ROBLOX’s decision to do a direct listing may have to do with their recent fundraising efforts, which is the core of our next point.
5. The company has already gone on a beefy fundraising campaign
ROBLOX raised a lot of money in the last two years before coming to market. In February 2020, the company raised a Series G which valued the company at $4 billion. The company raised a Series H in January before going public, valuing ROBLOX at $29.5 billion.
The monstrous growth in the valuation of the company might offer pause for investors. The Series H represented a high premium. After their IPO, that valuation multiple could look even steeper. $RBLX was worth $38 billion at the close of trading on Wednesday.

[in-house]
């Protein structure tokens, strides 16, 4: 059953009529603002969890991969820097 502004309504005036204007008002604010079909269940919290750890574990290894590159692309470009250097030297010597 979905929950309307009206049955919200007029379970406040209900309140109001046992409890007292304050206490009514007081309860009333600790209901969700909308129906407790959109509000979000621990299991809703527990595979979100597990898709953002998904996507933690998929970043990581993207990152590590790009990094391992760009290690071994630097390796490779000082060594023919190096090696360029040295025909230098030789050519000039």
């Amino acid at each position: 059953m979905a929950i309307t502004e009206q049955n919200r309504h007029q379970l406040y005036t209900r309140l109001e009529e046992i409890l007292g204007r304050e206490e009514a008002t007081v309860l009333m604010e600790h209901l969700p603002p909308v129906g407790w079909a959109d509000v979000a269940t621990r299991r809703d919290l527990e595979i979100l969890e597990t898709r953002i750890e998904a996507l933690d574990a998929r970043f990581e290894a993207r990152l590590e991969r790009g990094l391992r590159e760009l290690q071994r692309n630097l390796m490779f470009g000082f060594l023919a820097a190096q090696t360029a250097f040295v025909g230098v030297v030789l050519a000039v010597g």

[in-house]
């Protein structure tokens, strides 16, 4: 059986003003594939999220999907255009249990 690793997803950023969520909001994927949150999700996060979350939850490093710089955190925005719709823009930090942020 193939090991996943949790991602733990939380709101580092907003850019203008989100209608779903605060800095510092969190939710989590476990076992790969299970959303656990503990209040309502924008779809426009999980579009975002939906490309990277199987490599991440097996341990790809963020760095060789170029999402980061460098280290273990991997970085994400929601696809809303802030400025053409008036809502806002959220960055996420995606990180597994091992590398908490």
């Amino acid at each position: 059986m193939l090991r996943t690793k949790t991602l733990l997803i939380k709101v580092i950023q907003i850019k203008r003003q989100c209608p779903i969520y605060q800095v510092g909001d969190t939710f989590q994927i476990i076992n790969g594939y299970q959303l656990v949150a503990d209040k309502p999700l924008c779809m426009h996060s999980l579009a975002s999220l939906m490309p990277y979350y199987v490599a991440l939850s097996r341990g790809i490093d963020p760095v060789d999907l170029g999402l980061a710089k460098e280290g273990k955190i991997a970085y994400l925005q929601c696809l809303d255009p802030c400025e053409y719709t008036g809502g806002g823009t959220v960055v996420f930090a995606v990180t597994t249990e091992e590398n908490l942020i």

Creating more shares through a traditional IPO would have represented massive dilution to existing shareholders, especially the latest investors from the Series H round. Given the context about ROBLOX’s fundraising bonanza, a direct listing makes much more sense, but might offer its own concerns. If private investors offload their shares aggressively, there could be a meaningful impact to the price depending on demand for the stock.
6. It is a strong candidate to be the next big meme stock